How Employer-Sponsored Volunteer Programs Help Build Social Capital

How Employer-Sponsored Volunteer Programs Help Build Social Capital

| By Jennifer Kuklenski |

“There’s nothing stronger than the heart of a volunteer.”

While it may have originated in Hollywood, this quote from Lt. Col. James Doolittle in Michael Bay’s Pearl Harbor has become a rallying cry used by many organizations to boost morale and it’s easy to understand why. Seventy-nine years after the attack on Pearl Harbor, this quote offers a powerful reminder about the importance of volunteer service. Volunteer programs can empower people and build social capital within their organizations and communities.

What is social capital?

The concept of social capital has gained popularity in recent years, but the term has been around for more than a century. Lyda Hanifan’s 1916 article published in The Annals of the American Academy of Political and Social Science used the term to discuss how neighbors could work together to manage schools. He defined social capital as things that make tangible assets count for people in their daily lives, namely “goodwill, fellowship, sympathy, and social intercourse” among individuals that comprise a social unit. For the sake of simplicity, OECD Insights explains social capital as the “links, shared values and understanding in society that enable individuals and groups to trust each other and so work together.”

The term social capital was popularized more recently by Robert Putnam in his 2000 bestseller, Bowling Alone: The Collapse and Revival of American Community. According to Putnam, standards of living have improved for Americans in terms of wealth, however their sense of community has withered. As people spend more time working or commuting to work, they have less time to build relationships outside of work. There’s simply less time for joining community groups or socializing with neighbors, friends, and family (this has become even more pronounced during the global pandemic with the mass transition to remote work). To Putnam, the decline of community networks can be symbolized by the decline in league bowling. Although people still bowl, membership in once-popular bowling leagues has dwindled. Americans are figuratively and literally bowling alone.

So, what’s Bowling Alone got to do with employer-sponsored volunteer programs?

In their book Sustainability Marketing: A Global Perspective, Frank-Martin Belz and Ken Peattie argue that employee volunteer programs can help organizations build social capital within their workplaces as well as trust from the community members they serve. The authors further point out that in addition to improved brand reputation, corporate volunteer programs have been shown to contribute to employee development internally. According to Forbes Human Resources Council, giving employees an opportunity to volunteer helps organizations not only give back to the community, but increases employee engagement, encourages teamwork, and ultimately increases employee retention and loyalty. I certainly have found this to be the case for myself.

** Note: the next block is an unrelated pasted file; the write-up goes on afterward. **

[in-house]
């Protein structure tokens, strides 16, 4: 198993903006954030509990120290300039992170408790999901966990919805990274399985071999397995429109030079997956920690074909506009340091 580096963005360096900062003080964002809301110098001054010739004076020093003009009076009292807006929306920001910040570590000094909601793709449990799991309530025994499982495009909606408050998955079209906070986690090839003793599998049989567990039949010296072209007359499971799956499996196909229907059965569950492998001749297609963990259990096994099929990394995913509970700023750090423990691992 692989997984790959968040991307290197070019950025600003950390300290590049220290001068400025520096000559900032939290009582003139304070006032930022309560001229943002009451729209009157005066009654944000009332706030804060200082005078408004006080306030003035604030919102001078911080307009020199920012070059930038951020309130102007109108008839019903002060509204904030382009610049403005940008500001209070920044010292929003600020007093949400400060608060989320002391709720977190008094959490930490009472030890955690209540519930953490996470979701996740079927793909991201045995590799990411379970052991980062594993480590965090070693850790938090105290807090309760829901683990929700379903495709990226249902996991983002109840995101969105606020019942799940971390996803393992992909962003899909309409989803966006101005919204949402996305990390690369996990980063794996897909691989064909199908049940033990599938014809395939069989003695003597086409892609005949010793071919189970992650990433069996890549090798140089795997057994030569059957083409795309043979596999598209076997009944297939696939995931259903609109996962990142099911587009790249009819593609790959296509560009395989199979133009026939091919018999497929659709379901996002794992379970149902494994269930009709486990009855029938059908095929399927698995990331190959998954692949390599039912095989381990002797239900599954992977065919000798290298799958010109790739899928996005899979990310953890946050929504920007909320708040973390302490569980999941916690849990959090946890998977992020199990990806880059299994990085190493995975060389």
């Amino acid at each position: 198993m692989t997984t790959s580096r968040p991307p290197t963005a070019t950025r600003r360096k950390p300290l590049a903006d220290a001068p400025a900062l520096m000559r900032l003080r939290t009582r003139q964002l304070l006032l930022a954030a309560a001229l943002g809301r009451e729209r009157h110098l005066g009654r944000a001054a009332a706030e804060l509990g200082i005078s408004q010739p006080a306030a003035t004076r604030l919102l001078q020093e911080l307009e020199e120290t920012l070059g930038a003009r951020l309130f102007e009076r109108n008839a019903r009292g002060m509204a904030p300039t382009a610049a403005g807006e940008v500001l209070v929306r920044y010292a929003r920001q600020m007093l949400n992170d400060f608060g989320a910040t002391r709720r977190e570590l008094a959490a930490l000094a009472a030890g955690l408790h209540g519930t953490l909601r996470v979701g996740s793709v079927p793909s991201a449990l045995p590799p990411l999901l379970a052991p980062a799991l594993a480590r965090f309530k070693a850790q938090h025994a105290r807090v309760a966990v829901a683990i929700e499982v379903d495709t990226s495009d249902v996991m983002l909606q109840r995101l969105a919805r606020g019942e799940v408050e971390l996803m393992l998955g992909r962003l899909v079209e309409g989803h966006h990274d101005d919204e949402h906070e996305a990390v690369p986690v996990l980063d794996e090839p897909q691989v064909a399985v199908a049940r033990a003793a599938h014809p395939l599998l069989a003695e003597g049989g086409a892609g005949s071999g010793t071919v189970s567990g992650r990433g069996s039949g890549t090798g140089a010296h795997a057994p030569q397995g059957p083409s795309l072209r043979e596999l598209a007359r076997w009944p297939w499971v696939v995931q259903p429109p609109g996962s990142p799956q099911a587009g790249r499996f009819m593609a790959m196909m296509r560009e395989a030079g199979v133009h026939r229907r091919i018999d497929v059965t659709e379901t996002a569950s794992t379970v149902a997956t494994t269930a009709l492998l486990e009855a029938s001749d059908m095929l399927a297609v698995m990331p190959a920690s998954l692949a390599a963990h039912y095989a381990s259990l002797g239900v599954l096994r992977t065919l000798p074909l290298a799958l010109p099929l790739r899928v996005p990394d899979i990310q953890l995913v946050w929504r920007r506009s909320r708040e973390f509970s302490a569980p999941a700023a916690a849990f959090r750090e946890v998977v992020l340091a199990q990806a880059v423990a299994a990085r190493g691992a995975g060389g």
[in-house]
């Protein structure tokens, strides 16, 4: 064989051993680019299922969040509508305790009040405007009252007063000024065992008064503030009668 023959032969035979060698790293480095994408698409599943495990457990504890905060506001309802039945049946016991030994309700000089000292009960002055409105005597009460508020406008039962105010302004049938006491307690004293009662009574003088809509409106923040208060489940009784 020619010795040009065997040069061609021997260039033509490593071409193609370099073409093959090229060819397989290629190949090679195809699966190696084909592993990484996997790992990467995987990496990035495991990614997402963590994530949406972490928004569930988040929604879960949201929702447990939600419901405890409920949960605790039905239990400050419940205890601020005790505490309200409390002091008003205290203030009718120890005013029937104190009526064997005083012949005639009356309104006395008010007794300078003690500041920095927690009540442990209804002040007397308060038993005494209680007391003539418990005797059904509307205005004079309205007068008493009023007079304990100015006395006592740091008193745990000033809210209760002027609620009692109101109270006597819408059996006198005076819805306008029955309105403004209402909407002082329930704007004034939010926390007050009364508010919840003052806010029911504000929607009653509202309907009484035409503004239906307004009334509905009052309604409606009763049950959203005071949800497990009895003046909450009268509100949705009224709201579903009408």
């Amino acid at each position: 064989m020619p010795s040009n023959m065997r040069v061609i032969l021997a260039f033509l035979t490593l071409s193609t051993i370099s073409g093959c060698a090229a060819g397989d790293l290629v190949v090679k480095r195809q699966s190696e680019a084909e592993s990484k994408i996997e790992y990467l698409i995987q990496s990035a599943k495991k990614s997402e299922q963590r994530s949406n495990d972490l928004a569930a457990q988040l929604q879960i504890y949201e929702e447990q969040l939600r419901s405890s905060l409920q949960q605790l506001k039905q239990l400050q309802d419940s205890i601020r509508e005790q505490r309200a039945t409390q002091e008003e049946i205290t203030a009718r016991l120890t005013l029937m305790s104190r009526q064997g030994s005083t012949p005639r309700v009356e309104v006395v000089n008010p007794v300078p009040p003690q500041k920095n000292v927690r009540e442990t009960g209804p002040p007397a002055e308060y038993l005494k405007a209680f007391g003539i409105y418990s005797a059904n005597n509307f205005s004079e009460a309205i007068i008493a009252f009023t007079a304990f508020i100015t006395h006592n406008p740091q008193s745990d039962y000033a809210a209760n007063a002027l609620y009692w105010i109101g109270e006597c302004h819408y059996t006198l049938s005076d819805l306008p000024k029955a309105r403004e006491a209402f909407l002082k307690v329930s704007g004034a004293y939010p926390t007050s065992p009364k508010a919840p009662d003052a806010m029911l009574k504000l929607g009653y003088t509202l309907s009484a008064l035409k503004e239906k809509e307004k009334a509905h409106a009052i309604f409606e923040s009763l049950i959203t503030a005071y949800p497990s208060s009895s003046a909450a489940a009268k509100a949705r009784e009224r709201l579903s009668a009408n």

When I worked for a large defense contractor, employees were allotted twenty paid volunteer hours per year. The company went further, organizing several volunteer opportunities for my colleagues and I, making it more convenient to find volunteer work (this was especially important for those of us who were transplants and new to the area because we did not have many connections to help us find volunteer work on our own). Most of my coworkers volunteered as a group (e.g. Habitat for Humanity, National Public Lands Day cleanup, and Relay for Life events), and I noticed that this volunteer work enhanced group cohesion and cooperation in the office. Moreover, this company-sponsored volunteer time served as “seed capital” because many of us continued to volunteer beyond the twenty paid hours once we became involved with community organizations. For example, I ended up serving on the board for our local Relay for Life organization – an opportunity I may never have had if not introduced to the board members through my employer-sponsored volunteer work.

Incorporating volunteerism into the workday

A 2017 Volunteerism Survey conducted by Deloitte found that employees like when their employers incorporate community volunteerism into their workday. Of the 1,000 people surveyed, the report concluded that 70% of respondents believed that volunteer opportunities boosted morale more than company socials or mixers and an even greater number of respondents – 77% – believed that volunteerism was essential to employee well-being. The vast majority of respondents – 89% – believed that employer-sponsored volunteer activities, like food drives or 10k runs, created a better working environment.

According to David Chandler, author of Strategic Corporate Social Responsibility, a key element of employee engagement is the belief in something that is larger than one’s self. Indeed, employees are proud to work for an organization that they believe is making a difference and are willing to go the extra mile for purpose-driven business. Employer-sponsored volunteer programs can provide staff with a sense of shared purpose, increase happiness and morale, and build strong social capital that positively impacts day to day operations and productivity.

3P INSIGHTS is a consulting firm that offers training, speaking and support services to help organizations attract and retain diverse talent, create inclusive workplaces, become better environmental stewards, and improve their overall social, environmental, and economic impact.

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